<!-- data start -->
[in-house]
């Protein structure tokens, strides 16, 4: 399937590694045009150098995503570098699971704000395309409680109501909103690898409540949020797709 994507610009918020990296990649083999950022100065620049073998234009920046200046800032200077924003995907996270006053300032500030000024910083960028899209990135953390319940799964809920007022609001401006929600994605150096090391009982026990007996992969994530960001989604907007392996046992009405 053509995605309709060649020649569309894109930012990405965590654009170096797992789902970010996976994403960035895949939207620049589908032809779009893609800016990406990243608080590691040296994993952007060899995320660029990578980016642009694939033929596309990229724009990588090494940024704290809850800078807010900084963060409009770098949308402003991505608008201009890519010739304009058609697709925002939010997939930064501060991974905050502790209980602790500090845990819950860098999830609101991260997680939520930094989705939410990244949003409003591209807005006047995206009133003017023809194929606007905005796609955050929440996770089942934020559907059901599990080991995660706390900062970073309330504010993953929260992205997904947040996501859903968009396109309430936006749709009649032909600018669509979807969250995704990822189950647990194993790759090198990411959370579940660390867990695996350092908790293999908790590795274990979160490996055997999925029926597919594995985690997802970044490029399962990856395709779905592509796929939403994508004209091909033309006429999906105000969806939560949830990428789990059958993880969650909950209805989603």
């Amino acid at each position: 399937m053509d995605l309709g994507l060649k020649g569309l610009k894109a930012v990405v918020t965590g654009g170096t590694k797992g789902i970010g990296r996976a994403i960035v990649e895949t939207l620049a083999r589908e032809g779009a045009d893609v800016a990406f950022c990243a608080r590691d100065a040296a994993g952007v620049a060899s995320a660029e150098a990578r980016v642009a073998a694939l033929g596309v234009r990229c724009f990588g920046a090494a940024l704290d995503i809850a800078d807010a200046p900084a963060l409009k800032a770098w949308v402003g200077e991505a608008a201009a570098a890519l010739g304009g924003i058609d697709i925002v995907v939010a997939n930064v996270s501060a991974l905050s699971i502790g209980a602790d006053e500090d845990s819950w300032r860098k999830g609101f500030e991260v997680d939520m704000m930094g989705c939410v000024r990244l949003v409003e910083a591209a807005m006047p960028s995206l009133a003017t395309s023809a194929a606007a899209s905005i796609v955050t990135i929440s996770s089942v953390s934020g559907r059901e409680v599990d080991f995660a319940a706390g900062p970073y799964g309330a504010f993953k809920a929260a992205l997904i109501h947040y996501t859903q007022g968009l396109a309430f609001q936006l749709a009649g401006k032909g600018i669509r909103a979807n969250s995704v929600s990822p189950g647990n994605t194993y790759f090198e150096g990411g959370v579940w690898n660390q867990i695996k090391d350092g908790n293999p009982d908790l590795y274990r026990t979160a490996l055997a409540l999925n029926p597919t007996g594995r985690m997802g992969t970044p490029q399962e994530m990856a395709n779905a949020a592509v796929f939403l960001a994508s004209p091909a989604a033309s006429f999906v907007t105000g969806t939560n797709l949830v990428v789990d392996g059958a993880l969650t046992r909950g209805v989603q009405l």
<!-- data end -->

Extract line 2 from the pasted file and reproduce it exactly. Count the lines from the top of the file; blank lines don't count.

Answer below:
């Protein structure tokens, strides 16, 4: 399937590694045009150098995503570098699971704000395309409680109501909103690898409540949020797709 994507610009918020990296990649083999950022100065620049073998234009920046200046800032200077924003995907996270006053300032500030000024910083960028899209990135953390319940799964809920007022609001401006929600994605150096090391009982026990007996992969994530960001989604907007392996046992009405 053509995605309709060649020649569309894109930012990405965590654009170096797992789902970010996976994403960035895949939207620049589908032809779009893609800016990406990243608080590691040296994993952007060899995320660029990578980016642009694939033929596309990229724009990588090494940024704290809850800078807010900084963060409009770098949308402003991505608008201009890519010739304009058609697709925002939010997939930064501060991974905050502790209980602790500090845990819950860098999830609101991260997680939520930094989705939410990244949003409003591209807005006047995206009133003017023809194929606007905005796609955050929440996770089942934020559907059901599990080991995660706390900062970073309330504010993953929260992205997904947040996501859903968009396109309430936006749709009649032909600018669509979807969250995704990822189950647990194993790759090198990411959370579940660390867990695996350092908790293999908790590795274990979160490996055997999925029926597919594995985690997802970044490029399962990856395709779905592509796929939403994508004209091909033309006429999906105000969806939560949830990428789990059958993880969650909950209805989603």